Jose Aldo laid Chad Mendes out at UFC 142. | AP Photo/Felipe Dana
Jose Aldo, this is your moment.
Aldo (21-1, 3-0 UFC) was utterly brilliant in the UFC 142 main event, as he retained his featherweight crown with a spectacular knockout victory over the previously unbeaten Chad Mendes on Saturday at the HSBC Arena in Rio de Janeiro, Brazil. Mendes (11-1, 2-1 UFC) met his end 4:59 into round one. Afterward, a triumphant Aldo stormed out of the cage and into the middle of a boisterous, pro-Brazilian crowd, where he was carried around on the shoulders of his countrymen in an emotional scene that will not soon be forgotten.
“This is why we do this,” Aldo said through a translator. “I can only thank my team. I’m nobody without my team.”
The finish was breathtaking. The two men engaged in an extended clinch against the cage, with Mendes attached to Aldo’s back. The Brazilian champion separated Mendes’ hands, broke free and, in one motion, turned and met the challenger with a knee to the head that was equal parts exquisite and devastating. The Team Alpha Male standout went stiff and hit the canvas. Aldo followed, blasted him with a right hand and put an exclamation point on his 14th consecutive victory.
“I knew he was going to go for my legs, and I knew I had to throw that knee,” Aldo said. “Thankfully, I put it on the right spot.”
From the start, it did not go well for Mendes. Aldo attacked with savage kicks to the legs and stymied every one of his takedown attempts. With the decorated amateur wrestler unable to put the fight in a more advantageous position, it was only a matter of time before Aldo zeroed in.
“Jose’s a great champion,” Mendes said. “He’s a tough dude. This is the best I’ve ever felt for a fight. I was very prepared, and he got me. He’s very athletic, very fast, with great footwork. He was the better man.”
Belfort Taps Overweight Johnson
A day after he failed to meet the contracted weight requirement for his middleweight debut, Anthony Johnson submitted to a first-round rear-naked choke from Vitor Belfort in the co-main event. The white flag was raised 4:49 into round one.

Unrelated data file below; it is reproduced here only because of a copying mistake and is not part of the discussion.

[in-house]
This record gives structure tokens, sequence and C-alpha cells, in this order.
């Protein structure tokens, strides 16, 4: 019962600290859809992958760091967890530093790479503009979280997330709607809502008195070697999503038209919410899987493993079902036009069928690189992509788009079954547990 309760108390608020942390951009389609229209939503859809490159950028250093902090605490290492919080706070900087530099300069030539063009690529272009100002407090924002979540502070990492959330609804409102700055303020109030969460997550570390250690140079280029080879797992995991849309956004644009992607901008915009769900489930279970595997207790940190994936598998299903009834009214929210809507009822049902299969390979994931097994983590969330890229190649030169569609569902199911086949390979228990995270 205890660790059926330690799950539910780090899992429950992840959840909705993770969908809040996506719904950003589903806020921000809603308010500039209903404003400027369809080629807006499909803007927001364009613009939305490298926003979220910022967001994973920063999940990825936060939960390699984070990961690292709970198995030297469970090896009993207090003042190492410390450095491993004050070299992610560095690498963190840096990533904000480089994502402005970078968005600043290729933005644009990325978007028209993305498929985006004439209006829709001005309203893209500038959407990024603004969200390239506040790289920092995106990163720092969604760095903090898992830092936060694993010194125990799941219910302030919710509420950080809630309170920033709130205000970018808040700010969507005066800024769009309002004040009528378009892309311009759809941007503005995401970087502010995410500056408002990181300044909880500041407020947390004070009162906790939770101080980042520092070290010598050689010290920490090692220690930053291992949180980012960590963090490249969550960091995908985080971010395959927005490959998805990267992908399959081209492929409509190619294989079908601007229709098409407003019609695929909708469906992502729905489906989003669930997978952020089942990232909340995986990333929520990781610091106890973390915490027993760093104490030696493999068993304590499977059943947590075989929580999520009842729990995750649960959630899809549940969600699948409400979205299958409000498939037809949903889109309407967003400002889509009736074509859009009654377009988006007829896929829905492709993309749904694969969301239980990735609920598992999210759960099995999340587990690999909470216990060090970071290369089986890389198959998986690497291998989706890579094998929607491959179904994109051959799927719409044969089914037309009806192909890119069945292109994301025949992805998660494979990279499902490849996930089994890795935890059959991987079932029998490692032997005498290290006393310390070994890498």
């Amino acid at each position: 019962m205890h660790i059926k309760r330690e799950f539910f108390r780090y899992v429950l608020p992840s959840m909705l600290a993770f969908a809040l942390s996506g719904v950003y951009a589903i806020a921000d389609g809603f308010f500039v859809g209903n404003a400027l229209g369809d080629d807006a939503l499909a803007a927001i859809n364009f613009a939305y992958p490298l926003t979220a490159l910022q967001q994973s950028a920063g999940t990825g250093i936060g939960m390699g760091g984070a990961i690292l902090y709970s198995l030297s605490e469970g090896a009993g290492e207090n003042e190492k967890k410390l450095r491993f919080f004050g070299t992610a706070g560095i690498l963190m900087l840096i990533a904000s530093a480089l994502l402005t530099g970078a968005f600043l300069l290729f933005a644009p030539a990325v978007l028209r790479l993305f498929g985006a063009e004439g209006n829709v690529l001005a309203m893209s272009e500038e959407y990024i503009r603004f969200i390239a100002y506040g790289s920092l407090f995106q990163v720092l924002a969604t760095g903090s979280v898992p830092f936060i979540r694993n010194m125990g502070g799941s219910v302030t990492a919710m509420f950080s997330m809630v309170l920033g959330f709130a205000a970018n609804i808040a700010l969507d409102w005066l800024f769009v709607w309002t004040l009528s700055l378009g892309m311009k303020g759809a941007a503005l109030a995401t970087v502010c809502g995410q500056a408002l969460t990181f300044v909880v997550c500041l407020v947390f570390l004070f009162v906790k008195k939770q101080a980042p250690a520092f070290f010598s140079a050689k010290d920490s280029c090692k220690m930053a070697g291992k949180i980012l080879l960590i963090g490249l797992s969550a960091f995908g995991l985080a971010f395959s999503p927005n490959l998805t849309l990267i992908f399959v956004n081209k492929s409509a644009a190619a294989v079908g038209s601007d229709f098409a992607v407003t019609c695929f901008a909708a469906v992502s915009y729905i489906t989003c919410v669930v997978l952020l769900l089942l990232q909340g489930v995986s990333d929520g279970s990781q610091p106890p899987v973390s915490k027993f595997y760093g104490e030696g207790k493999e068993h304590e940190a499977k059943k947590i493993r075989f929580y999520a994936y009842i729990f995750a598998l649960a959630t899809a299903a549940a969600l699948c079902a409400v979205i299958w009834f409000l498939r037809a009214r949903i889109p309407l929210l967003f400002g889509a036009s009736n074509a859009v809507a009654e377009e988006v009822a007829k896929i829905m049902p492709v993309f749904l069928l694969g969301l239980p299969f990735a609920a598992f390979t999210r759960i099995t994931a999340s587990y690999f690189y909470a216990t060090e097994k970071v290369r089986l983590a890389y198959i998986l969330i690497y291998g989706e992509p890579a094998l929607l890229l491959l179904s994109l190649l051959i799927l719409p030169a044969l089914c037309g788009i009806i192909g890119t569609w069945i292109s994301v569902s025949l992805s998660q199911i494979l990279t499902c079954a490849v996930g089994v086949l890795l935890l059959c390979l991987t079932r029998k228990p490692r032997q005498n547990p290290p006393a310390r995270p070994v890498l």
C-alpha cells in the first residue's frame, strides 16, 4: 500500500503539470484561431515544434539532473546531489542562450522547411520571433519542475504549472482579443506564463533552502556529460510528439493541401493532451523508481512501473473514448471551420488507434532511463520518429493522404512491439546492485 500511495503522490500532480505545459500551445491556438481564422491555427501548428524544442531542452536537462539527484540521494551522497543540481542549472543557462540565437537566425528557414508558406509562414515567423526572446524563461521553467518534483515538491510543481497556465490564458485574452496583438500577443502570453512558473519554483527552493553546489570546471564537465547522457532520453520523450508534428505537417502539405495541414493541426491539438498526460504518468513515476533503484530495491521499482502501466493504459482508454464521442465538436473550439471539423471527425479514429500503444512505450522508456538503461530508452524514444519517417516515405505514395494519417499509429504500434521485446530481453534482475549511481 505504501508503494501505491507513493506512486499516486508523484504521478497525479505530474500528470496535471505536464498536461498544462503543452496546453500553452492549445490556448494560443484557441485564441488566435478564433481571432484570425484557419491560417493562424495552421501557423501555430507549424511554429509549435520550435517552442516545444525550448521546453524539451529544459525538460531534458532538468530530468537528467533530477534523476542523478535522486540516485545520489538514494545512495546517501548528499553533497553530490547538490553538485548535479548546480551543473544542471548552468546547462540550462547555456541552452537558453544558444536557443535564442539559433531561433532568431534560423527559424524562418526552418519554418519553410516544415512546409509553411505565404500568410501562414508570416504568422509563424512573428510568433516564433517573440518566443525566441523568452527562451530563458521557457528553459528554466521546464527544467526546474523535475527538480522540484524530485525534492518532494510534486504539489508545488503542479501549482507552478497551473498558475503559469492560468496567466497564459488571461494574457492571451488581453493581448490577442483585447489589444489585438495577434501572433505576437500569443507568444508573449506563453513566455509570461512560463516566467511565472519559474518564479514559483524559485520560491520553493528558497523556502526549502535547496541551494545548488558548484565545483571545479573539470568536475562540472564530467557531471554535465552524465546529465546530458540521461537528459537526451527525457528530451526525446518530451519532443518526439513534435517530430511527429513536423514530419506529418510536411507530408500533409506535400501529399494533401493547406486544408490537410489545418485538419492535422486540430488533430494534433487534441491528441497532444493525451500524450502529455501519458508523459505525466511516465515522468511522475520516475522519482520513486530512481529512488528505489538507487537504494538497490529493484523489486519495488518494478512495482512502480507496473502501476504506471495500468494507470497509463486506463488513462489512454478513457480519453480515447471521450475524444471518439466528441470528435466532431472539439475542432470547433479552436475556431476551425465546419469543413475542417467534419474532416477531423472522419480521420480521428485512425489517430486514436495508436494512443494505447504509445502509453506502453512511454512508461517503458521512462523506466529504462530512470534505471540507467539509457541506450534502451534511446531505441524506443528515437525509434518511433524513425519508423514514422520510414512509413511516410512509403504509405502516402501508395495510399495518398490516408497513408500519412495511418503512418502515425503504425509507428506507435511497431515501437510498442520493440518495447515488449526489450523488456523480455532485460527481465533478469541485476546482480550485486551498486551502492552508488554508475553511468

Backed by the echoing chants of his countrymen, Belfort (21-9, 10-5 UFC) had to walk through considerable fire to win for the seventh time in eight appearances. The 34-year-old succumbed to multiple takedowns and absorbed a brutal standing-to-ground right hand from Johnson (10-4, 7-4 UFC), who was 11 pounds overweight for the bout. Belfort kept his cool, let his hands work after multiple restarts by referee Dan Miragliotta, worked his way into a dominant position on the Imperial Athletics representative’s back and cinched the choke.
Belfort, who will next face Wanderlei Silva after a coaching stint on “The Ultimate Fighter: Brazil,” had not won via submission since finishing Bobby Southworth with a rear-naked choke under the Pride Fighting Championships banner nearly 11 years ago.
Palhares Heel Hook Submits Massenzio
Mike Massenzio spent barely more than a minute in the cage with Rousimar Palhares and, like several other before him, hobbled out of it.
Palhares victimized Massenzio (13-6, 2-4 UFC) with his trademark heel hook in their middleweight showcase, securing the tapout 63 seconds into the first round. It was the sixth such victory for the Brazilian powerhouse, who has become arguably the most feared leg lock specialist in all of mixed martial arts.
A legitimate threat to any middleweight on the planet, Palhares (14-3, 7-2 UFC) has won three fights in a row and six of his last seven.
Silva Disqualified for Illegal Blows
Surging Brazilian welterweight Erick Silva had an apparent victory snatched away from him, as referee Mario Yamasaki disqualified the 27-year-old former Jungle Fight champion for illegal blows to the back of the head 29 seconds into the first round of his featured bout with Carlo Prater.
Replays did not appear to show any blatantly illegal blows.
“I have to decide right there and then,” Yamasaki said. “There is nothing I can do.”
Silva (13-2, 1-1 UFC) blasted Prater with a beautiful knee to the body in their initial exchange and drove him to the ground, swarming the WEC veteran with punches and hammerfists to the side of the head. One may have strayed from the intended mark but looked to be no worse than a glancing blow. Yamasaki intervened, and Silva walked back to his corner with what he thought was his fifth straight win. Moments later, after some considerable confusion, Prater (30-10-1, 1-0 UFC) left the cage as the victor.
“I have great respect for the referee,” Silva said through a translator. “I see most of [the punches] hit the side of the head. I don’t see any that hit the back of the head.”
Barboza Heel Kick Scores Spectacular KO
Unbeaten Brazilian Edson Barboza recorded the first spinning wheel kick knockout in UFC history, as the former Ring of Combat champion flattened Englishman Terry Etim 2:02 into the third round of their lightweight showcase. It was a jaw-dropping conclusion, one certain to keep Barboza on highlight reels for years to come.
Barboza (10-0, 4-0 UFC) was in complete control at the time of the knockout, as he repeatedly landed the vicious low kicks for which he has become known. Etim (15-4, 6-4 UFC) had no answer for the speed and athleticism of his highly touted foe, and his situation grew more dire as the fight deepened. The kick brought an abrupt and brutal end to his outing, as Barboza’s heel struck him flush on the face and sent him crashing to the canvas, stiff as a board.
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